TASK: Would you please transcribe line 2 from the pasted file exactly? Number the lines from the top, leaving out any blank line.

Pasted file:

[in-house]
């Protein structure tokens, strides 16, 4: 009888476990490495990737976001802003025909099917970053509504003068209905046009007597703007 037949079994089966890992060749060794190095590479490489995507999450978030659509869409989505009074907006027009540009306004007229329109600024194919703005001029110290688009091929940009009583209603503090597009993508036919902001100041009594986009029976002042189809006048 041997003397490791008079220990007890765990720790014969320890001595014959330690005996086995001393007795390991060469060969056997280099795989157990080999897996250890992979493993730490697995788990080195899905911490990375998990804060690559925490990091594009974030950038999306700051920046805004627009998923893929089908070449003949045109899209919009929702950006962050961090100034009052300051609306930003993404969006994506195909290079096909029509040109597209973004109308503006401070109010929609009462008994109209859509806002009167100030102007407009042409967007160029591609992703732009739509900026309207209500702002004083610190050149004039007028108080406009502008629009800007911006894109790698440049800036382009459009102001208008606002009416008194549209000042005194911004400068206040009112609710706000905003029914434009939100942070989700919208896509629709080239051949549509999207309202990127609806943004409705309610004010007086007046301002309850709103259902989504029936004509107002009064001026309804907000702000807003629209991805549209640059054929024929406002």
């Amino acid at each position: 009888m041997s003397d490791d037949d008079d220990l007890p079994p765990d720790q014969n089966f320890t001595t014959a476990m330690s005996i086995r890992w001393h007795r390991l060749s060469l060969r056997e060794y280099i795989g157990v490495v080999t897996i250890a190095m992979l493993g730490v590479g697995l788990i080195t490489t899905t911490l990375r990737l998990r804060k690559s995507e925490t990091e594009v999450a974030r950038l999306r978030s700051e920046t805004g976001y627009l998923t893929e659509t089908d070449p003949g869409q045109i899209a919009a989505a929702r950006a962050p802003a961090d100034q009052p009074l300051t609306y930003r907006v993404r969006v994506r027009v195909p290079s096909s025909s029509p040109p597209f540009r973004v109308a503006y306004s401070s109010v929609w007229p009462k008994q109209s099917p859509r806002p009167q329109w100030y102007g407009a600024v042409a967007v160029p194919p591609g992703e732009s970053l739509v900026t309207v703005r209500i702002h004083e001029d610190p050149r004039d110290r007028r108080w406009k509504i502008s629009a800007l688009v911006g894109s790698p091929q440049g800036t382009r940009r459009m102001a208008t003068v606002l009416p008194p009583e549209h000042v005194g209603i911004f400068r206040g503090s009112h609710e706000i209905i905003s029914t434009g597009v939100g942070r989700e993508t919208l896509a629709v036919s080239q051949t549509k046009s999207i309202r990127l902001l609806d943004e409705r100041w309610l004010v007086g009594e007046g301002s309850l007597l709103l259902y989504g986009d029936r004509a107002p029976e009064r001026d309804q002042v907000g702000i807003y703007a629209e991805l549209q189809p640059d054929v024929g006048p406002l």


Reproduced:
């Protein structure tokens, strides 16, 4: 009888476990490495990737976001802003025909099917970053509504003068209905046009007597703007 037949079994089966890992060749060794190095590479490489995507999450978030659509869409989505009074907006027009540009306004007229329109600024194919703005001029110290688009091929940009009583209603503090597009993508036919902001100041009594986009029976002042189809006048 041997003397490791008079220990007890765990720790014969320890001595014959330690005996086995001393007795390991060469060969056997280099795989157990080999897996250890992979493993730490697995788990080195899905911490990375998990804060690559925490990091594009974030950038999306700051920046805004627009998923893929089908070449003949045109899209919009929702950006962050961090100034009052300051609306930003993404969006994506195909290079096909029509040109597209973004109308503006401070109010929609009462008994109209859509806002009167100030102007407009042409967007160029591609992703732009739509900026309207209500702002004083610190050149004039007028108080406009502008629009800007911006894109790698440049800036382009459009102001208008606002009416008194549209000042005194911004400068206040009112609710706000905003029914434009939100942070989700919208896509629709080239051949549509999207309202990127609806943004409705309610004010007086007046301002309850709103259902989504029936004509107002009064001026309804907000702000807003629209991805549209640059054929024929406002």